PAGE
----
Make the most of your pass package

As part of this Rome and Vatican pass package, you’ll also receive a Roma Pass which gives you free entry to your choice of two Rome attractions, plus discounted entry to many more. You’ll also have a 72-hour travel card to help you breeze between attractions with ease. 

Know before you go

Calendar Icon

Booking required

This attraction requires advanced booking.

Getting in: simply show your pass upon arrival.

Please note: to accommodate the restrictions in place because of the Covid-19 health emergency, a one-way visit route has been established for each of the Museum’s sites in order to avoid visitor flows crossing wherever possible. Please visit the attraction website for the latest visit routes.

How to get there:

Museum Locations

Palazzo Altemps - Piazza di Sant'Apollinare, 46, 00186 Roma RM

Palazzo Massimo - Largo di Villa Peretti, 2, 00185 Roma RM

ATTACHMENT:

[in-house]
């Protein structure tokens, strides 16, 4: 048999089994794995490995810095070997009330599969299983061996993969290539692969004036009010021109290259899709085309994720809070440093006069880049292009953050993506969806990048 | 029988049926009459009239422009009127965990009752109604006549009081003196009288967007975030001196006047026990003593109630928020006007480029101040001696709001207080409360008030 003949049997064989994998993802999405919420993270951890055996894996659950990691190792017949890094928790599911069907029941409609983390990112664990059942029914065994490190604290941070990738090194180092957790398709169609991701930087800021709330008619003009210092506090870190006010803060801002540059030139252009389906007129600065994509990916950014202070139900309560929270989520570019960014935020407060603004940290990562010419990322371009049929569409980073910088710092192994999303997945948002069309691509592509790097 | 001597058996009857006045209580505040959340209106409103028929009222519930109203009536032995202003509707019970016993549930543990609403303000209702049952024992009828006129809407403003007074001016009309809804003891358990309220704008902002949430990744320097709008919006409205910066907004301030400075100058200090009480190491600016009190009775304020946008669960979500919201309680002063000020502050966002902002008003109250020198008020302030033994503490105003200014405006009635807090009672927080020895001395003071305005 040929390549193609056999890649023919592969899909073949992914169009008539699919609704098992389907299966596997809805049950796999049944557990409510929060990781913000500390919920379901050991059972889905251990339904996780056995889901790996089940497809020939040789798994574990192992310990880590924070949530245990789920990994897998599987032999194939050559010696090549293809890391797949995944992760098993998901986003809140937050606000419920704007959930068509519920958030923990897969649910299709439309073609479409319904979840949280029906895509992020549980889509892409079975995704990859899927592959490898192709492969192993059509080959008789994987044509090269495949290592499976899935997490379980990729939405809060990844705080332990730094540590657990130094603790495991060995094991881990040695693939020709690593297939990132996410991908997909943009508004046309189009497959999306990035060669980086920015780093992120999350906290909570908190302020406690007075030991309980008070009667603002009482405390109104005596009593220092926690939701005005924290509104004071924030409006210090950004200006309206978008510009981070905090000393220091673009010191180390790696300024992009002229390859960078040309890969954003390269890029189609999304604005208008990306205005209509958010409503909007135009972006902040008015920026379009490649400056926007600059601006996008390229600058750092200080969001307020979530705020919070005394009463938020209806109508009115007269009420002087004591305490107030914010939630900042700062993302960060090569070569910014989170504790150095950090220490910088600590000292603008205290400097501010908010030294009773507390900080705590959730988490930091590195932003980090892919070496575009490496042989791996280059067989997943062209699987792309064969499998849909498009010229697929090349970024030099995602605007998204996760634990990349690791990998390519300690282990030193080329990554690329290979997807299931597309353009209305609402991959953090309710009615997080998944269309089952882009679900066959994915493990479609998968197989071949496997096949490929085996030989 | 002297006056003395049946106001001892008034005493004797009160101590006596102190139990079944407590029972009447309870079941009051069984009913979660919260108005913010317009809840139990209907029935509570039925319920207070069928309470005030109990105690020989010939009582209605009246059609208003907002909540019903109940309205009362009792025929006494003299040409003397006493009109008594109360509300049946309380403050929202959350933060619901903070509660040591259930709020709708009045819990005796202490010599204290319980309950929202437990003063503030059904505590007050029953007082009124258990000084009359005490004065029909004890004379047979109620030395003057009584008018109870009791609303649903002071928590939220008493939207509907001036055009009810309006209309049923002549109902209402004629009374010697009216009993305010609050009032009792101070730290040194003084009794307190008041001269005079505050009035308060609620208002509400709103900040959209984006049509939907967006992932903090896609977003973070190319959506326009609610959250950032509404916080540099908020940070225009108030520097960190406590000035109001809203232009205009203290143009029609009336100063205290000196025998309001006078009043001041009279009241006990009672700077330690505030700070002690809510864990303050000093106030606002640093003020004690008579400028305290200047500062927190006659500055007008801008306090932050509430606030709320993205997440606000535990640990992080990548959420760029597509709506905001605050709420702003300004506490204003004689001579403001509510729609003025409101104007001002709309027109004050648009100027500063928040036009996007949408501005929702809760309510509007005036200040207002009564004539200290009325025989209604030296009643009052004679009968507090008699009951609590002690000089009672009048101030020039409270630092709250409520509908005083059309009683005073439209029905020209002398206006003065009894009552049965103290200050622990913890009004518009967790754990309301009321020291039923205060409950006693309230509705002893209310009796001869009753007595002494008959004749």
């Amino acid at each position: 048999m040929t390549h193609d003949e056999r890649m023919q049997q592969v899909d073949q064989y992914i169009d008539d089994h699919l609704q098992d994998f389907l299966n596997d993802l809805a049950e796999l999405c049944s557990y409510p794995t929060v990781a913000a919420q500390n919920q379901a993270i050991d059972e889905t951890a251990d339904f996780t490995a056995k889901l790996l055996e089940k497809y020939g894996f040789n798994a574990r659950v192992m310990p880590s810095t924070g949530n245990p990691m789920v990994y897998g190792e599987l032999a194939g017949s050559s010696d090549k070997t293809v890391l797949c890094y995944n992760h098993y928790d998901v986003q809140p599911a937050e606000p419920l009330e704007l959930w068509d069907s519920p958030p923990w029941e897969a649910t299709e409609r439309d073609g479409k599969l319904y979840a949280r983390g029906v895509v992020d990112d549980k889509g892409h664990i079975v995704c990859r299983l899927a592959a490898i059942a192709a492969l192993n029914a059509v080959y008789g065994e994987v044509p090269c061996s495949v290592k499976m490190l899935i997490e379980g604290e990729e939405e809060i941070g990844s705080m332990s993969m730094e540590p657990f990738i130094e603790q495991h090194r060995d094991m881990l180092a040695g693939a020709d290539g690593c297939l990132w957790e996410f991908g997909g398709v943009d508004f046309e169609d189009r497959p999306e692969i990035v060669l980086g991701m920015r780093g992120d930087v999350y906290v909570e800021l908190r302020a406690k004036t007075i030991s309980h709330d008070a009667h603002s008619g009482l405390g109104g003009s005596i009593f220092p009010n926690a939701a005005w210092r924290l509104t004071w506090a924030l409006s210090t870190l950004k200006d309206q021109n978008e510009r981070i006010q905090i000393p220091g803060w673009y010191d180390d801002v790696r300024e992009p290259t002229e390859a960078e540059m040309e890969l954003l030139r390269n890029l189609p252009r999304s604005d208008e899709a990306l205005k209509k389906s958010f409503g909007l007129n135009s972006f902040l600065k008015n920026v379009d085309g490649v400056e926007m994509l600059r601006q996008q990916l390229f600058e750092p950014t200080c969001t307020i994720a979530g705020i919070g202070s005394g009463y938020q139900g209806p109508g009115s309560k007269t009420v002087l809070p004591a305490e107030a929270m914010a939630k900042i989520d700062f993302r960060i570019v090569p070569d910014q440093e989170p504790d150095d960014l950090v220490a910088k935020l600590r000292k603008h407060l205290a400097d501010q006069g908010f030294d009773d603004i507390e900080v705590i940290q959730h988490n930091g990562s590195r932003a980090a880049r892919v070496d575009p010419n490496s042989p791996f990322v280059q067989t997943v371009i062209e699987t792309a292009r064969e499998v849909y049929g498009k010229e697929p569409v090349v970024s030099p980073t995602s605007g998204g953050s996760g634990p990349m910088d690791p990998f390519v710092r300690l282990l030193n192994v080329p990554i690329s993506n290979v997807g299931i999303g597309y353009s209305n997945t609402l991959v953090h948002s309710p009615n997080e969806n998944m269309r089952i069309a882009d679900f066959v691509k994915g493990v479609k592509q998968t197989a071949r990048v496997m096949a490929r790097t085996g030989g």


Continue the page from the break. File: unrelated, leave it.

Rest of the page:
Baths of Diocletian - Viale Enrico de Nicola, 78, 00185 Roma RM

Crypta Balbi - Via delle Botteghe Oscure, 31, 00186 Roma RM

Please visit the attraction website for directions to each museum as well as bus and metro information.

Where you'll be

Operating hours

Palazzo Altemps, Palazzo Massimo & Baths of Diocletian:

Tuesday - Friday: 2PM - 7:45PM

Last admission: 7PM

Saturday and Sunday: 10:30AM to 7:45PM

Last admission: 7PM


Crypta Balbi 

Saturday and Sunday: 10:30AM to 7:45PM

Last admission: 7PM

Dreaming of that Rome city break?

Sign up to receive top travel tips

  • Thick check Icon
Visitor Out Of Test